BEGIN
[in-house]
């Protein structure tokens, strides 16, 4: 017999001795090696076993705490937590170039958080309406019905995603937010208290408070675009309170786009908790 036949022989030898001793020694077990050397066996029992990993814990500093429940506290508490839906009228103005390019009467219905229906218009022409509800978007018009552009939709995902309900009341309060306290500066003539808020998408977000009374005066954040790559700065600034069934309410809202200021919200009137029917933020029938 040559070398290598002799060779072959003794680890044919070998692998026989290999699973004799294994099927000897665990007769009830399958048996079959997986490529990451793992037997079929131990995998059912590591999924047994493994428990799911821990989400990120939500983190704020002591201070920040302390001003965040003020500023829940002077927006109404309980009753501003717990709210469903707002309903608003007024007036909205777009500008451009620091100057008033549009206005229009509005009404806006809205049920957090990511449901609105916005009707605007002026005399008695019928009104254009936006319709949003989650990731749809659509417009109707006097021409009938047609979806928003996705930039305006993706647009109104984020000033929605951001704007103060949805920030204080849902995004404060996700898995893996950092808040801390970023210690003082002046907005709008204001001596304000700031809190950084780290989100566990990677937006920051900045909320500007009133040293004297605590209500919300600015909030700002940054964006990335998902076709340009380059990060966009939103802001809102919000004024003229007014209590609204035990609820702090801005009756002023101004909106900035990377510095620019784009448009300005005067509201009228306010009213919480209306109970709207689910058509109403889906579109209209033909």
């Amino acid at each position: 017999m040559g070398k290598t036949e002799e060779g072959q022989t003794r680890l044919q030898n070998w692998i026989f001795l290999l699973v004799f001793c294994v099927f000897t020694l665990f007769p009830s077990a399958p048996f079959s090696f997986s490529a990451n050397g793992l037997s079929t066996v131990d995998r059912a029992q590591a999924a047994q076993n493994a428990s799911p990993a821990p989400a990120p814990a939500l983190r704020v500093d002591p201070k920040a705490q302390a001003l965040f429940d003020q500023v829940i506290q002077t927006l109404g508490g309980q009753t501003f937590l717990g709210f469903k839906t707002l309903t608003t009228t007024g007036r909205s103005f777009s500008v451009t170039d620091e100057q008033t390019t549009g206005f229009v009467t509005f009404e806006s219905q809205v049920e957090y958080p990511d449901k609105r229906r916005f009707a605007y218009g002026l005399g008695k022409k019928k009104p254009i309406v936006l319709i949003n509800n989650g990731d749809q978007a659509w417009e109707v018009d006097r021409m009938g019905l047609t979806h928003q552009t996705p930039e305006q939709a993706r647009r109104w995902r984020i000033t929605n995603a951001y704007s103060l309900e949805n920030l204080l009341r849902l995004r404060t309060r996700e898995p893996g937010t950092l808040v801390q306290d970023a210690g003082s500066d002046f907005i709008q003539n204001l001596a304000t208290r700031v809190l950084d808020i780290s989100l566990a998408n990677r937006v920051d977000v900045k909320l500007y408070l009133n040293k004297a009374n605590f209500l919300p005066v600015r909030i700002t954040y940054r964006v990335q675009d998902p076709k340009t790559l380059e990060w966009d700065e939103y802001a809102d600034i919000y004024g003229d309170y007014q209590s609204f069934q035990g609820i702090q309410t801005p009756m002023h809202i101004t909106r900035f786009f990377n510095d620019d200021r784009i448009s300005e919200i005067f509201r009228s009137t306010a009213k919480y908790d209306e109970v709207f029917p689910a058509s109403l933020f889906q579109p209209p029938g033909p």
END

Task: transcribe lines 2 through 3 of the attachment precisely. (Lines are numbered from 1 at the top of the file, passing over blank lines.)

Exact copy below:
């Protein structure tokens, strides 16, 4: 017999001795090696076993705490937590170039958080309406019905995603937010208290408070675009309170786009908790 036949022989030898001793020694077990050397066996029992990993814990500093429940506290508490839906009228103005390019009467219905229906218009022409509800978007018009552009939709995902309900009341309060306290500066003539808020998408977000009374005066954040790559700065600034069934309410809202200021919200009137029917933020029938 040559070398290598002799060779072959003794680890044919070998692998026989290999699973004799294994099927000897665990007769009830399958048996079959997986490529990451793992037997079929131990995998059912590591999924047994493994428990799911821990989400990120939500983190704020002591201070920040302390001003965040003020500023829940002077927006109404309980009753501003717990709210469903707002309903608003007024007036909205777009500008451009620091100057008033549009206005229009509005009404806006809205049920957090990511449901609105916005009707605007002026005399008695019928009104254009936006319709949003989650990731749809659509417009109707006097021409009938047609979806928003996705930039305006993706647009109104984020000033929605951001704007103060949805920030204080849902995004404060996700898995893996950092808040801390970023210690003082002046907005709008204001001596304000700031809190950084780290989100566990990677937006920051900045909320500007009133040293004297605590209500919300600015909030700002940054964006990335998902076709340009380059990060966009939103802001809102919000004024003229007014209590609204035990609820702090801005009756002023101004909106900035990377510095620019784009448009300005005067509201009228306010009213919480209306109970709207689910058509109403889906579109209209033909």
């Amino acid at each position: 017999m040559g070398k290598t036949e002799e060779g072959q022989t003794r680890l044919q030898n070998w692998i026989f001795l290999l699973v004799f001793c294994v099927f000897t020694l665990f007769p009830s077990a399958p048996f079959s090696f997986s490529a990451n050397g793992l037997s079929t066996v131990d995998r059912a029992q590591a999924a047994q076993n493994a428990s799911p990993a821990p989400a990120p814990a939500l983190r704020v500093d002591p201070k920040a705490q302390a001003l965040f429940d003020q500023v829940i506290q002077t927006l109404g508490g309980q009753t501003f937590l717990g709210f469903k839906t707002l309903t608003t009228t007024g007036r909205s103005f777009s500008v451009t170039d620091e100057q008033t390019t549009g206005f229009v009467t509005f009404e806006s219905q809205v049920e957090y958080p990511d449901k609105r229906r916005f009707a605007y218009g002026l005399g008695k022409k019928k009104p254009i309406v936006l319709i949003n509800n989650g990731d749809q978007a659509w417009e109707v018009d006097r021409m009938g019905l047609t979806h928003q552009t996705p930039e305006q939709a993706r647009r109104w995902r984020i000033t929605n995603a951001y704007s103060l309900e949805n920030l204080l009341r849902l995004r404060t309060r996700e898995p893996g937010t950092l808040v801390q306290d970023a210690g003082s500066d002046f907005i709008q003539n204001l001596a304000t208290r700031v809190l950084d808020i780290s989100l566990a998408n990677r937006v920051d977000v900045k909320l500007y408070l009133n040293k004297a009374n605590f209500l919300p005066v600015r909030i700002t954040y940054r964006v990335q675009d998902p076709k340009t790559l380059e990060w966009d700065e939103y802001a809102d600034i919000y004024g003229d309170y007014q209590s609204f069934q035990g609820i702090q309410t801005p009756m002023h809202i101004t909106r900035f786009f990377n510095d620019d200021r784009i448009s300005e919200i005067f509201r009228s009137t306010a009213k919480y908790d209306e109970v709207f029917p689910a058509s109403l933020f889906q579109p209209p029938g033909p």